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Resilience Engineering
TU DelftTU EindhovenUniversity of TwenteWageningen University
Resilience Engineering


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DeSIRE mission statement

‘Designing Systems for Informed Resilience Engineering’ (DeSIRE) is an extensive interdisciplinary research programme that shapes the 4TU Centre for Resilience Engineering (4TU.RE Centre) and builds its capacity. Our understanding of resilience goes beyond robustness of infrastructure; we focus on resilience as the ability of coupled social-technical-environmental (STE) systems to absorb, react, recover, adapt and reorganize with change.

Our mission is to advance and consolidate the understanding of resilience thinking, measuring resilience, and resilience coordination and governance. This mission statement conveys the 4TU.RE community approach to resilience and the premises upon which this approach makes a difference.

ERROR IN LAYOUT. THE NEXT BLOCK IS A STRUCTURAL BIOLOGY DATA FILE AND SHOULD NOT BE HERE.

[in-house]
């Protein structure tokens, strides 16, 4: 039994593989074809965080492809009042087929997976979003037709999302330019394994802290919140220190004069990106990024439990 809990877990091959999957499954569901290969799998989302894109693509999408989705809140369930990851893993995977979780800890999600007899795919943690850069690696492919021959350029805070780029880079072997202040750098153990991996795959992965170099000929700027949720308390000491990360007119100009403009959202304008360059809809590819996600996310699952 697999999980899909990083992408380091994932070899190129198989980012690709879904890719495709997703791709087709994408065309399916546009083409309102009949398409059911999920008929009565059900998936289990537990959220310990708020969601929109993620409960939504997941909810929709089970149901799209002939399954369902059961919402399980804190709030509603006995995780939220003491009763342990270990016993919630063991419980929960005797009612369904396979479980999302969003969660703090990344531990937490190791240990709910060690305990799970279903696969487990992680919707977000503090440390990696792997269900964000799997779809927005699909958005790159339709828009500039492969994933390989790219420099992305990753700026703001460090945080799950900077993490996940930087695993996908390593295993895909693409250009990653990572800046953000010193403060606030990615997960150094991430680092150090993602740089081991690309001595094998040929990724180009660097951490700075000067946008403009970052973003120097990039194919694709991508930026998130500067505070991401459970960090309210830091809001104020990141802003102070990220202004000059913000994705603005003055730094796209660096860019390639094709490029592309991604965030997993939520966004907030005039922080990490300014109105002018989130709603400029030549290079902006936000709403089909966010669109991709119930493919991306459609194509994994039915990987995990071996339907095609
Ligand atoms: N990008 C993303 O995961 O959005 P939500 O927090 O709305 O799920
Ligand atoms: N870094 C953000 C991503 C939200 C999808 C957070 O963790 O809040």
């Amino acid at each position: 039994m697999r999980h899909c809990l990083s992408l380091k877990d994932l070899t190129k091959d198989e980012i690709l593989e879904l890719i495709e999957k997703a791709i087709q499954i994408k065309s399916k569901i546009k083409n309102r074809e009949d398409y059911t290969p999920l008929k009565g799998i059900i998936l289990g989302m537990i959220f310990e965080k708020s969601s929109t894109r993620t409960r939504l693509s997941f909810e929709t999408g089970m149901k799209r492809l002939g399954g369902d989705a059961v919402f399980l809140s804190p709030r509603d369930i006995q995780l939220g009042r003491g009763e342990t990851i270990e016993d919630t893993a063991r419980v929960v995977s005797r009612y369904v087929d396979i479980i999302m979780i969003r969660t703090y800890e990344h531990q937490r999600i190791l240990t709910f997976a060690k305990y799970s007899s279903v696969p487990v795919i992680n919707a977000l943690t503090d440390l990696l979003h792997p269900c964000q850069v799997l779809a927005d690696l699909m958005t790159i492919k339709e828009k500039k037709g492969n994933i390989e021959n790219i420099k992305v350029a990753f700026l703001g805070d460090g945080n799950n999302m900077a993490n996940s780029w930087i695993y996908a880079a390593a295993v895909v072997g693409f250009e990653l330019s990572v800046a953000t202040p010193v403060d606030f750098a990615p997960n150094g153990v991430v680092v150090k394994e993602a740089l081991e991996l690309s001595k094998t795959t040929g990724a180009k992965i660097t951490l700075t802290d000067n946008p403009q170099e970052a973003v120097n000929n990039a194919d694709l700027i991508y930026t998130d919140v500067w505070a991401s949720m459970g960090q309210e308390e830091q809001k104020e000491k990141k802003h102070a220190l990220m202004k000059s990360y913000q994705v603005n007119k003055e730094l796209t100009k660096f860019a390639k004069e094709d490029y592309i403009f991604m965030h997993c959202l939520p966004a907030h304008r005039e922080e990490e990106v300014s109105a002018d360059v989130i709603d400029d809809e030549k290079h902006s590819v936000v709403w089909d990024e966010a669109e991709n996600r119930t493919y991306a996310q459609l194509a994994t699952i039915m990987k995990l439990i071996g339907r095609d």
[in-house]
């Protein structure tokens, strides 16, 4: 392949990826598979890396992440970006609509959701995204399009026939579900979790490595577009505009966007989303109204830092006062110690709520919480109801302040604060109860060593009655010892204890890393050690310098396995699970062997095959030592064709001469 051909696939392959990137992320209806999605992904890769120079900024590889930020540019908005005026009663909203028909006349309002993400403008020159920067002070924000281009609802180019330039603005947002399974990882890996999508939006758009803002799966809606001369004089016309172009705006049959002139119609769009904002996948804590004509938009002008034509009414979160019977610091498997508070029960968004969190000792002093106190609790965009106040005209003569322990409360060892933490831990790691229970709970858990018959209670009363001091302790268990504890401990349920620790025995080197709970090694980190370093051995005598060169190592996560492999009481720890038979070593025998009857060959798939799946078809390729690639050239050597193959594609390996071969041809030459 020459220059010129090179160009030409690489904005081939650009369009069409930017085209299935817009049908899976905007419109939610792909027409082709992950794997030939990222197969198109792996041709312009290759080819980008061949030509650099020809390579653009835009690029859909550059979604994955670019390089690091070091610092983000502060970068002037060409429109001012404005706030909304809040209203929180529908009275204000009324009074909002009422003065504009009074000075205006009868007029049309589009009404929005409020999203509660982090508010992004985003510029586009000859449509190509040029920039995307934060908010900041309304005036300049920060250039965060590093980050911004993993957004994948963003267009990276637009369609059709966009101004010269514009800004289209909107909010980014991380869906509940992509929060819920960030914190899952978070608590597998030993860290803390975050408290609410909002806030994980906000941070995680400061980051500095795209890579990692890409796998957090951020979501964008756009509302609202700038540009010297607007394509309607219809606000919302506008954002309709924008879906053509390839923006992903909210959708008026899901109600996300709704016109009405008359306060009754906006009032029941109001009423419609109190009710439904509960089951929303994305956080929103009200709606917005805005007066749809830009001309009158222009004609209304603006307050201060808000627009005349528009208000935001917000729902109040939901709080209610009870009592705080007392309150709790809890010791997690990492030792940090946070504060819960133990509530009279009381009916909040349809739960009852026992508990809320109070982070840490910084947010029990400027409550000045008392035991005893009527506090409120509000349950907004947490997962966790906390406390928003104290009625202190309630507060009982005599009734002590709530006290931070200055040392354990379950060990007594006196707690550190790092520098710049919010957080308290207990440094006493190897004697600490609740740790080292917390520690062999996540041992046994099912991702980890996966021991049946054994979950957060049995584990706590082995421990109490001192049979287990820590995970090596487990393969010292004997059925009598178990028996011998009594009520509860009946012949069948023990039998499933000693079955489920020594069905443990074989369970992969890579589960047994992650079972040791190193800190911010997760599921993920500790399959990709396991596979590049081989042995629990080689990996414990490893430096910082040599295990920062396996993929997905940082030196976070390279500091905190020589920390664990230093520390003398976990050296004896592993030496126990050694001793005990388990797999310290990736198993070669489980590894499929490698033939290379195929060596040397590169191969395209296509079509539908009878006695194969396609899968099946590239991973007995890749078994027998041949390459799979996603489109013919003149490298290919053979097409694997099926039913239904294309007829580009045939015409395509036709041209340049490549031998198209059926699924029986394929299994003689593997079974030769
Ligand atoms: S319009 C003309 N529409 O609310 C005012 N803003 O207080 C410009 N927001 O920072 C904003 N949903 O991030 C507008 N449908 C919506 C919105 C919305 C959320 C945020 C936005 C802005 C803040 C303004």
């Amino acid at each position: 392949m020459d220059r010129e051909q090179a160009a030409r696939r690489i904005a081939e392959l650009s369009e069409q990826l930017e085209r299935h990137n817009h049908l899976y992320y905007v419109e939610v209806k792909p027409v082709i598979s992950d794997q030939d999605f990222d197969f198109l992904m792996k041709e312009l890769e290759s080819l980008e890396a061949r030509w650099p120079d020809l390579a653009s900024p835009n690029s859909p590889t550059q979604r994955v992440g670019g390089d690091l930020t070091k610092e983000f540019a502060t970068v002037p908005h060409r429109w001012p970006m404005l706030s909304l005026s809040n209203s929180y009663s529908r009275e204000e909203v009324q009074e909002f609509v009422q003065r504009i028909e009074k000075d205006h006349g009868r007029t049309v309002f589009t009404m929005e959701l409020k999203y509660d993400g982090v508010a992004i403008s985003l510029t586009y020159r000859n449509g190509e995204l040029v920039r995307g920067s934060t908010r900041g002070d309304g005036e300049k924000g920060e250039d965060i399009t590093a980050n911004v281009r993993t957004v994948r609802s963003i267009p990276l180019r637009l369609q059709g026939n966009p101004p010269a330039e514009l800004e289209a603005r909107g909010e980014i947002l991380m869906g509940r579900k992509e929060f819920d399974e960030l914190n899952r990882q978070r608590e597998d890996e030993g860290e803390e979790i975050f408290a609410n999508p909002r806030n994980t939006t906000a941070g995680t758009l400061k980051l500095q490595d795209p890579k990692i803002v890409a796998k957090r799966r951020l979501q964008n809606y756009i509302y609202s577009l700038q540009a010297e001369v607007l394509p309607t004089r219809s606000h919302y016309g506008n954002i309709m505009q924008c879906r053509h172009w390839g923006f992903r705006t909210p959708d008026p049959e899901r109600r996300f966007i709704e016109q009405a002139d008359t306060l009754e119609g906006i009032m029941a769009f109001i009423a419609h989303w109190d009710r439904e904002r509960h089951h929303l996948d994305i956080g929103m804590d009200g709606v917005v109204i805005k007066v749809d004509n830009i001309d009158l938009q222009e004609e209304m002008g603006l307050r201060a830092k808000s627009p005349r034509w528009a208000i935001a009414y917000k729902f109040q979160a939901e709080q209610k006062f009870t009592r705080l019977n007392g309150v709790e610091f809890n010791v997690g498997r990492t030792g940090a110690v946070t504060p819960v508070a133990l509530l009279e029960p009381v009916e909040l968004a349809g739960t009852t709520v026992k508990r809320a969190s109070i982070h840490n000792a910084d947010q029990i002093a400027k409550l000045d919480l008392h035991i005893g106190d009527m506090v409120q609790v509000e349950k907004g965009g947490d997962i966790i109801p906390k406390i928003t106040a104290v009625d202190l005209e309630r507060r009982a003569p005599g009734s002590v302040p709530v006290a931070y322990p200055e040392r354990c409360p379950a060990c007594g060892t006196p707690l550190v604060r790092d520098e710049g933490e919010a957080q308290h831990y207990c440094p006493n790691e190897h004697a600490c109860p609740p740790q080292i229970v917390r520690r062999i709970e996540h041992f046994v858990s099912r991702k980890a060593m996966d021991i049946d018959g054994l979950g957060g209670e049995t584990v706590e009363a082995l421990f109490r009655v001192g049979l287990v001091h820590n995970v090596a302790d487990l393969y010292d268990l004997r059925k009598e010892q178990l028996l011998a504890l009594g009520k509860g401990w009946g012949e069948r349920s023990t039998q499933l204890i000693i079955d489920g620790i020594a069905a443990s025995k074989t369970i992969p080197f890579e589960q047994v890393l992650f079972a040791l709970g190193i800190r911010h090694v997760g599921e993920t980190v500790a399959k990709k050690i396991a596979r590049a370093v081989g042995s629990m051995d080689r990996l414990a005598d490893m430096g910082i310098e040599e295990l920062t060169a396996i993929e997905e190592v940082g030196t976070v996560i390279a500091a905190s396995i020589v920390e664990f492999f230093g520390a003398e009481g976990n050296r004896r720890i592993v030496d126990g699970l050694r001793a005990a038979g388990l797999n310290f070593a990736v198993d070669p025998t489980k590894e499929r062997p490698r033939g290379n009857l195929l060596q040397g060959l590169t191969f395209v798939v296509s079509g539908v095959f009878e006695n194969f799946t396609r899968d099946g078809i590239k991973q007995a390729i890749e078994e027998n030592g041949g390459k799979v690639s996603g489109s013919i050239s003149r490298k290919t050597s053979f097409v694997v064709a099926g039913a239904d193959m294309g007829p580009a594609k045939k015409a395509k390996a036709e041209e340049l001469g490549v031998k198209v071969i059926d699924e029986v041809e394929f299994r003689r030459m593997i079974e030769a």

About DeSIRE

The DeSIRE programme is an initiative of the four universities of technology in the Netherlands (4TU): Delft University of Technology, Eindhoven University of Technology, University of Twente and Wageningen University and Research. It shapes the 4TU Centre for Resilience Engineering that brings together scientists, engineers and practitioners. Through this Centre and programme we aim to inform and serve policy and practice by creating awareness around resilience and advancing the methods and knowledge base in resilience engineering.

In the DeSIRE programme, we build these capacities by conducting and consolidating research and education across three dimensions:

  1. Resilience thinking in design and engineering;
  2. Measuring resilience of STE systems over time and space;
  3. Ways to inform and improve resilience coordination and governance.

We apply this three-pillar approach across a number of domains – water, energy, urban areas, agriculture and transport – embracing the reality and importance of coupled STE systems. The DeSIRE programme is co-funded by the 4TU strategic research impulse ‘High Tech for a Sustainable Future’ for a period of five years (2018-2022). The programme features 17 Tenure Track positions at the 4TU’s to boost research and capacity, a Resilience Fellowship programme to further international and transdisciplinary cooperation, partnerships and knowledge dissemination and a Resilience Academy to consolidate and develop (open) education resources and programmes on resilience engineering.

Our motivation